New Jersey lawmakers are currently considering legislation that would expand requirements that public agencies use goods made in the United States for public contracts. While the intent of the proposed law is certainly commendable, it would impose a number of new requirements on New Jersey municipalities.
Assembly Bill No. 3059 would amend the “Buy American” provision of the Local Public Contracts Law and apply to contracts that exceed the applicable bid threshold, which is the dollar amount above which a particular contracting public agency is required to advertise for and receive bids. The statute’s U.S. made requirements would not apply to:
- Replacement parts or components for, or modifications of, any equipment or systems provided under contract in effect before the bill or for which a waiver was provided under the bill;
- Information technology, telecommunications, electronic, digital, computing, or other sophisticated technology products that are generally imported into the U.S. fully assembled, or to parts and components for the assembly of such equipment and articles in the U.S.;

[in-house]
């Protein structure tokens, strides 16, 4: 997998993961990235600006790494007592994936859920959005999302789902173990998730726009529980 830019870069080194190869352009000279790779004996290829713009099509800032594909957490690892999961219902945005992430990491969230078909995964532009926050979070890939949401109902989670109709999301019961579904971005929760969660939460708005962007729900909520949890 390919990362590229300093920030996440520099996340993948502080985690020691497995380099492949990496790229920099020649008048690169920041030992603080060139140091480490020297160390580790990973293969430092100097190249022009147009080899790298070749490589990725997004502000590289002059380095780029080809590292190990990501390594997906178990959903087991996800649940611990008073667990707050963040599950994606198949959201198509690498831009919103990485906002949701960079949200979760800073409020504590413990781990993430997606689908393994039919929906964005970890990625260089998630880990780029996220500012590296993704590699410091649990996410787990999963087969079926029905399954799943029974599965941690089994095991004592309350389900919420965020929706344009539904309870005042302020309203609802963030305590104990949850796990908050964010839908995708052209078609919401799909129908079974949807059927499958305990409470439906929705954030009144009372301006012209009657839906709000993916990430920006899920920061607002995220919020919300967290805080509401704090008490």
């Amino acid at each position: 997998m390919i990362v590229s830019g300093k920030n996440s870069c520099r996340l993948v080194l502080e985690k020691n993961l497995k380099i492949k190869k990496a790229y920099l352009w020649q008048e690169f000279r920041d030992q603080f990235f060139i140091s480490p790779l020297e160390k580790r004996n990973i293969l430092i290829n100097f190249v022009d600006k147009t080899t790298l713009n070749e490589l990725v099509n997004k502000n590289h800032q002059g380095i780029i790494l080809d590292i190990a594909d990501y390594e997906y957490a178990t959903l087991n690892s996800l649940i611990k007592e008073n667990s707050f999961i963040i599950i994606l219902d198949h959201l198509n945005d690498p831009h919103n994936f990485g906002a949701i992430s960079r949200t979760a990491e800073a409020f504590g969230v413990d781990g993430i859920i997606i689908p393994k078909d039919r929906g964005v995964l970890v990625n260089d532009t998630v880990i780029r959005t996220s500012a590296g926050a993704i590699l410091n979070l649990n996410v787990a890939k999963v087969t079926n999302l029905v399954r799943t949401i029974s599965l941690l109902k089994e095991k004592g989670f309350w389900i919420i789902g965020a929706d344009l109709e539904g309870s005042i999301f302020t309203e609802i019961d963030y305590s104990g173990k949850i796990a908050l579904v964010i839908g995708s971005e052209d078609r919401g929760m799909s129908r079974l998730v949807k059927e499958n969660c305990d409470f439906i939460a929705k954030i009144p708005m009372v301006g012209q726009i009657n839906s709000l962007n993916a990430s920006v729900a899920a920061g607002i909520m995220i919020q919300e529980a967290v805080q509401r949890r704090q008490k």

- Any product approved or legally marketed under the Federal Food, Drug and Cosmetic Act or section 351 of the Public Health Service Act; and
- Satellite and cable television and broadband communication services.
Under the proposal, municipalities would be entitled to seek a waiver when U.S. made goods are not available in reasonable quantity; or the cost of buying them is unreasonable. The statute establishes a presumption of unreasonableness for manufactured or farm products from the U.S. that cost more than 20 percent above the fair market value for such products.
Under the waiver process, the contract information must be made public and reported to relevant State agencies. The waiver is subject to a 15-day comment period during which American companies can come forward to provide goods or services. Once the waiver is approved, a detailed justification must be posted prominently on public Internet websites and made available upon request.
The bill also requires businesses that receive public contracts or development assistance to disclose job exportation information. The goal is to provide for greater transparency for the State contracting process as well as allow the State to compile data so that accurate studies may be done to investigate the true impact that job exportation has on the economy.
The bill is currently moving quickly through the state Legislature. The Senate approved the measure by a vote of 36-1, while its companion in the Assembly was released from the Assembly Labor Committee.
For more information about the proposed legislation or the legal issues involved, we encourage you to contact a member of Scarinci Hollenbeck’s Government Law Group.